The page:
This was because most of us used file-based tools. But now we have more features. For example, snippets are included (or embedded) in the core topic. Variables let us define reusable bits of content (and sometimes we can override them when publishing). Build tags, conditional tags, and variants let us choose which topics are published. And when we publish, the file that we created in development becomes the file that is used for the output. (One exception would be those using Word for WinHelp, HTML, or HTML Help...but again, the topic that is defined in Word becomes the output topic.)

With XML, however, things are a little different. Topics in development may only be part of the topic that is published. For example, a topic may reference another topic. In development, you see the reference, and in the output, you see the topic.

And with XML and database tools, there's another level of differences. Topics are organized with maps or tables of contents. Different settings control if the individual topics in development will become individual topics in the output or if multiple topics in development will be merged to create only one topic in the output.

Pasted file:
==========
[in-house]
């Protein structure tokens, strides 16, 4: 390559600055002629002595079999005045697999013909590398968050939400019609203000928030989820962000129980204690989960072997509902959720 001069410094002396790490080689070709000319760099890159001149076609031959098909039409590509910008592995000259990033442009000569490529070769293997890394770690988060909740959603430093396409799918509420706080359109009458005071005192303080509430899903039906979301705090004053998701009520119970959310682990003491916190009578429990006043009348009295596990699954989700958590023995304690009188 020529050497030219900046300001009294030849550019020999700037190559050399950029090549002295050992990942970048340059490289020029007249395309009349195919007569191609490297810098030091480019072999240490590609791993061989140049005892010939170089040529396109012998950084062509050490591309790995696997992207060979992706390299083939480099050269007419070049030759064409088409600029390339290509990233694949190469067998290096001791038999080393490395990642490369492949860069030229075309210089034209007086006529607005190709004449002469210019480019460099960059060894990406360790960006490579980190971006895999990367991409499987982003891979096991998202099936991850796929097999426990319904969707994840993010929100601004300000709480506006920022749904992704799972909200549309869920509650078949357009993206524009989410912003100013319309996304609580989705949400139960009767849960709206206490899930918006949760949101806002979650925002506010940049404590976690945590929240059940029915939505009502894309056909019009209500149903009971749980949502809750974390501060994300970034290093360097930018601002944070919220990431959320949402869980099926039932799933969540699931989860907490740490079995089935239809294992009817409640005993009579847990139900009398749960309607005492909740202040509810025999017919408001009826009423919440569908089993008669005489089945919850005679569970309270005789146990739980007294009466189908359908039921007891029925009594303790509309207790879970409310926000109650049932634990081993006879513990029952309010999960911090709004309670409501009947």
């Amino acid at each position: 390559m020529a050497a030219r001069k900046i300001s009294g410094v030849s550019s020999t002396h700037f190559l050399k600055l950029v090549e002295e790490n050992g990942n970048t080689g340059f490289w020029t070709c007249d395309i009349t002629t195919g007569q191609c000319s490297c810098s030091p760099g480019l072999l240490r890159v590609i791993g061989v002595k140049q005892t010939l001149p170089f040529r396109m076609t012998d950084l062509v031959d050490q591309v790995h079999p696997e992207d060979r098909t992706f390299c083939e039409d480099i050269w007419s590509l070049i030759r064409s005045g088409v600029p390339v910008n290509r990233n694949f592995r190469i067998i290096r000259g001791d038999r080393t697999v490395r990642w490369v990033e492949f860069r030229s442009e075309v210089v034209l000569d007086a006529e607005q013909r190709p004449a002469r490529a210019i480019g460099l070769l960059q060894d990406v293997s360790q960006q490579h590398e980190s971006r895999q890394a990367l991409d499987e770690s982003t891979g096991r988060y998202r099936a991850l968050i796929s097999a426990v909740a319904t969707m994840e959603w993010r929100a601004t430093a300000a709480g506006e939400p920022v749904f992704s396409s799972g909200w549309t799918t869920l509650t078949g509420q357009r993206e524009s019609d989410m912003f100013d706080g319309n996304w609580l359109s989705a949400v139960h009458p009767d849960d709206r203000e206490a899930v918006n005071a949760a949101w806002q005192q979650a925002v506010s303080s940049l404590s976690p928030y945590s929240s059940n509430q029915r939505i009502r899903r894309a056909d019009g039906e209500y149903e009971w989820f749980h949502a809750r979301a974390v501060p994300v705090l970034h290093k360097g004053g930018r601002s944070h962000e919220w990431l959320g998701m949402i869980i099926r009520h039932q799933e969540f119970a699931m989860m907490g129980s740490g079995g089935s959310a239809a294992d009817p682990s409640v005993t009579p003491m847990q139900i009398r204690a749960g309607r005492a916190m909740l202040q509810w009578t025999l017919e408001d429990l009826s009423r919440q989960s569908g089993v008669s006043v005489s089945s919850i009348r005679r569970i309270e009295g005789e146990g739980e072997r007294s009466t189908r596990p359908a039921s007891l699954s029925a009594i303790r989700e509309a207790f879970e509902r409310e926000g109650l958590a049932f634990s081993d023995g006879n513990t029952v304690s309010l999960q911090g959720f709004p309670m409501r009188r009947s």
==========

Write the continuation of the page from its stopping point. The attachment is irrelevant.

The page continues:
What I think we will be faced with is a terminology change. Sometimes I call topics in development "topic objects", as they may or may not be the final topic. These topic objects are still chunks of content, but now their content is determined by their reusability. (For great articles about reusability, see Michael Hughes' blog. He mostly focuses on DITA...after all, he works for IBM...the concepts can be used with any authoring tool.)

Do you use different terminology to explain the difference between topics in development and topics in the output? Do you think new terminology will help? Or will it just make this more confusing?

08/07/08

Permalink 10:14:33 am, Categories: Announcements, 104 words   English (US)

FrameMaker support lists

FrameUsers is dead. Again. Still. (I think.) For some reason, the fact that no one can access the site this week is causing consternation, yet as I understand it, the site hasn't been available for awhile.

To solve the problem, folks have been creating new user groups. Now, there's nothing wrong with user groups...I run several myself.

Thing is, a perfectly viable list is already available (and has been...it's not a new start-up).

So, if you need a place to talk about FrameMaker issues, visit OmniSystem's Free Framers group.

And for a more humerous take on this whole thing, visit TechCommDood's blog.